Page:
Training and Development
The preamble of the Charter of the French language makes it clear that everyone has the right to live and work using the French language, and that it is the official language of Quebec in government, law, work, education, commerce and business. This preamble is now elaborated to acknowledge that,
Just this past month, the acclaimed Canada’s Top 100 Employers for 2013 list was released and an editorial was featured in the Globe and Mail. (You can see the full list here) Among the ranks were 3M Canada Co., Deeley Harley-Davidson Canada, Loblaws Cos. Ltd., and Winnipeg Airports Authority Inc. The list is diverse, awarding honours to a mixed bag of firms, from Technip Canada Ltd (124 employees) to Toronto-Dominion Bank (43, 850 employees). While the nature and size vary significantly, one factor remains constant across every organization: employee engagement. Human resource development is at the core of every listed organization’s values, and for good reason; human capital is considered their greatest asset.
It is annual performance review time for many organizations! The actual performance review may be a simple rating sheet, a multi-page document, a massive competency check-lists or an online 360 review. Whatever the format of your reviews, it is your entire performance appraisal process, which includes the manager & employee performance appraisal meetings that determines the effectiveness of your appraisal system for your organizational development goals. Scott Adams has dedicated a multitude of Dibert strips mocking performance reviews (scroll to end of article) but for organizations today, performance management still matters.
September traditionally marks back to school for kids, and many employees are also starting new courses and maintaining in-service training requirements. For most employers vacation schedules are calming down, as managers are revving up production, sales, vision and values kick-offs, quality improvement programs, client-centered programs and increased service delivery. Underpinning the organizational capacity to deliver its desired goals is training.
Job descriptions have many uses, the most obvious being to describe key responsibilities and serve as a basis for salary or pay. However, a job description has the potential to deliver far more than this…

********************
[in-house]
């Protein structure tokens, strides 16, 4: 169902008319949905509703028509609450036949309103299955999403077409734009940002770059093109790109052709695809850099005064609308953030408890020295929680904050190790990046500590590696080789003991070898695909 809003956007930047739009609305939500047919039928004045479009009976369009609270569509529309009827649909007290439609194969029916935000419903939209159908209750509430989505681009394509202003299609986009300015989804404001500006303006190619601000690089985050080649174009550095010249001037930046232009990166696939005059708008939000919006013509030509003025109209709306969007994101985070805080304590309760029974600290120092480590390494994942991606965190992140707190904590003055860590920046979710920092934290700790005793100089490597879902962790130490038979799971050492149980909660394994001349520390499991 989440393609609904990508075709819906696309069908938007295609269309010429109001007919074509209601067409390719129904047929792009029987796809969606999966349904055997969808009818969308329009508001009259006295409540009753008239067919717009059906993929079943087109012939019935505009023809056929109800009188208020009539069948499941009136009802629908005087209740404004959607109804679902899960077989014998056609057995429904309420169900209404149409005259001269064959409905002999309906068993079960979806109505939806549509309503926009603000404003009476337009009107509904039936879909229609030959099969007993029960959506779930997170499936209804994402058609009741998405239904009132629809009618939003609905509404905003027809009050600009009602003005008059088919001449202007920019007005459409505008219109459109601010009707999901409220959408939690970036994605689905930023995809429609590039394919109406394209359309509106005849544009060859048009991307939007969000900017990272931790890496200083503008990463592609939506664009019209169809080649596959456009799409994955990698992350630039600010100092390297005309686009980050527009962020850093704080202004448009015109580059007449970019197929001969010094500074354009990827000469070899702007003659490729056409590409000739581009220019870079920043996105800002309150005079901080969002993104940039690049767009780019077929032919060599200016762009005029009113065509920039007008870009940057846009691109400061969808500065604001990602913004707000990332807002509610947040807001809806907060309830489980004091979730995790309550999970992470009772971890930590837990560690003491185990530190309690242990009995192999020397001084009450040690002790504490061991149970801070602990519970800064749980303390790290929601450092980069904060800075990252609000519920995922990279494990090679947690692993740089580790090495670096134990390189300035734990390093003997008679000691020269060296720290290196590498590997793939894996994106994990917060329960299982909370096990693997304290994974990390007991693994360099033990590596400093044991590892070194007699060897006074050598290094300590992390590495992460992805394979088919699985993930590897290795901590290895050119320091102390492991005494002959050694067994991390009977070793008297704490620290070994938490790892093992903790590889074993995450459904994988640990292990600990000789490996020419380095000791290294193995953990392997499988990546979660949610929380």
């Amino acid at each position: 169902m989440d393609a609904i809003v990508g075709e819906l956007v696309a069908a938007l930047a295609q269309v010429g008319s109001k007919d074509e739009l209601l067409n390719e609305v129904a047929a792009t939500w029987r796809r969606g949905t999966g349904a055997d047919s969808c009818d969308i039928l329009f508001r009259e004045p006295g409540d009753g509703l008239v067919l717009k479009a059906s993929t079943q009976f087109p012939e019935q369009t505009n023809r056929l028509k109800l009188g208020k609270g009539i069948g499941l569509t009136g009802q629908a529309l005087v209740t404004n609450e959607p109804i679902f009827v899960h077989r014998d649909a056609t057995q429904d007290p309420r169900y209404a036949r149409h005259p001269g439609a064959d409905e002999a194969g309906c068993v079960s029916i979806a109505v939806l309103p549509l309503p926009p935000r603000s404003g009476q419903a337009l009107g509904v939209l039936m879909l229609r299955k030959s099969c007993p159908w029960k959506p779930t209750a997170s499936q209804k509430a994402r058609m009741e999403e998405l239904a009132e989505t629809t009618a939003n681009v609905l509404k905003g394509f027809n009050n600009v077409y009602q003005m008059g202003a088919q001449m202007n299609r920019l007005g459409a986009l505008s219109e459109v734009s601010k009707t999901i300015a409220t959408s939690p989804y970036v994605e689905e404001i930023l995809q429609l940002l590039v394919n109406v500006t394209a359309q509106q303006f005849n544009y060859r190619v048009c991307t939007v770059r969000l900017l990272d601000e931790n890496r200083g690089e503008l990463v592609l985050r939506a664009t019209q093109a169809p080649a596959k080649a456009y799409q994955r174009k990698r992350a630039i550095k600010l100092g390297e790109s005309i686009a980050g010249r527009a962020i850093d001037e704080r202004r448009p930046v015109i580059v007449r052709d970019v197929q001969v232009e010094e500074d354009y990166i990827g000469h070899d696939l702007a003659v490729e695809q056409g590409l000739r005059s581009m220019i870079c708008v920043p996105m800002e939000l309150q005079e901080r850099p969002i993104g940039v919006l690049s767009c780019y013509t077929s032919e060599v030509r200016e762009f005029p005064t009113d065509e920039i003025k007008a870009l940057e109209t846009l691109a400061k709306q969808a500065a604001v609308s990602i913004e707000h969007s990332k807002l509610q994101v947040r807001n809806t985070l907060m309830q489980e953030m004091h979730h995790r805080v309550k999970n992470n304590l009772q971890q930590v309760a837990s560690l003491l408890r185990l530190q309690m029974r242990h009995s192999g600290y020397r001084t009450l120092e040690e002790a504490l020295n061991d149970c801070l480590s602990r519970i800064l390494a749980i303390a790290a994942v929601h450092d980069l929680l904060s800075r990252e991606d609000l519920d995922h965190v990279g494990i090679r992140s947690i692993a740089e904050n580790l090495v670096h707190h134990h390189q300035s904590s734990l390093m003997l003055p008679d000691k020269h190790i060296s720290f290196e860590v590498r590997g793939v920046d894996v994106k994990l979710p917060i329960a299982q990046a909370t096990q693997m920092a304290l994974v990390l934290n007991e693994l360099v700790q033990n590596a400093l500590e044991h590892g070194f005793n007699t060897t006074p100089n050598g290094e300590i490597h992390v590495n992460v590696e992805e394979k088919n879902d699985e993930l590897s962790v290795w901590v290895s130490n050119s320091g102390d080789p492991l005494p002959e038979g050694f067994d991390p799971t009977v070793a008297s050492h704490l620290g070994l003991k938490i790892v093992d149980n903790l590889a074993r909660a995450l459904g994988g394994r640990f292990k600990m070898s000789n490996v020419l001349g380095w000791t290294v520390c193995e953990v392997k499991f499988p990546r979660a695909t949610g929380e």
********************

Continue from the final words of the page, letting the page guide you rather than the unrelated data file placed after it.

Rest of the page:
This is a follow-up post to my previous post on a business perspective on unpaid internships in the United States.This post deals with more of a Canadian business perspective, and when it comes to internships in Canada, the regulations are anything but clear. There are currently no laws in Canada regulating internships specifically, so provincial employment standards acts are the only form of governance. For the most part, internships in Canada are paid, however in some sectors (media, PR, journalism) internships go often unpaid. In the United States, some candidates are actually paying employers for unpaid internships. Luckily in Canada, things haven’t gone that far. However, Canadians are still fairly unaware of what unpaid internships are all about.
I am often contacted by human resources groups and analysts looking to take their work to the next level and discover the next great insight. Often they are seeking some holy grail or mystic equation that will simply answer the complex questions that human systems create. This is a worthy and powerful quest and one which is moving human resources groups and the organizations they serve into a better and more productive position. Unfortunately…
Policies are crucial to a successful business. Without them, it’s impossible to consistently control and keep track of all the things that happen day to day. It’s great to see others as excited about the topic as we are at First Reference. Last week, Scott Lowe outlined on TechRepublic, “10 things to consider when creating policies.” And it’s not just IT policy he’s interested in.
We’re pleased to present lawyer Andrew Langille of Youth and Work on what the law in Ontario says about unpaid internships. Here, Andrew focuses on the impact of unpaid internships on interns themselves, but organizations and businesses that use or hope to use unpaid interns must pay attention. It is crucial to know whether your intern is legally an intern (and therefore not subject to Ontario’s Employment Standards Act), or actually an employee. And the answer might surprise you.
A closer look at the economic effect of unpaid internships on employers and interns themselves.
The fate of WSIB safety groups program and JHSC certification training following the passing of Bill 160
On April 1, 2012, certain provisions under the Ontario Occupational Health and Safety Statute Law Amendment Act, 2011 (formerly Bill 160) came into force, including the prevention mandate in Ontario and Joint Health and Safety Committee certification training. The responsibility for the prevention mandate and the JHSC certification training were transferred from the Workplace Safety and Insurance Board to the chief prevention officer at the Ministry of Labour.
This week I was helping a colleague figure out what their HR data was telling them and how to put this into a report. The first place to start was the organizational goals and where they wanted to get to.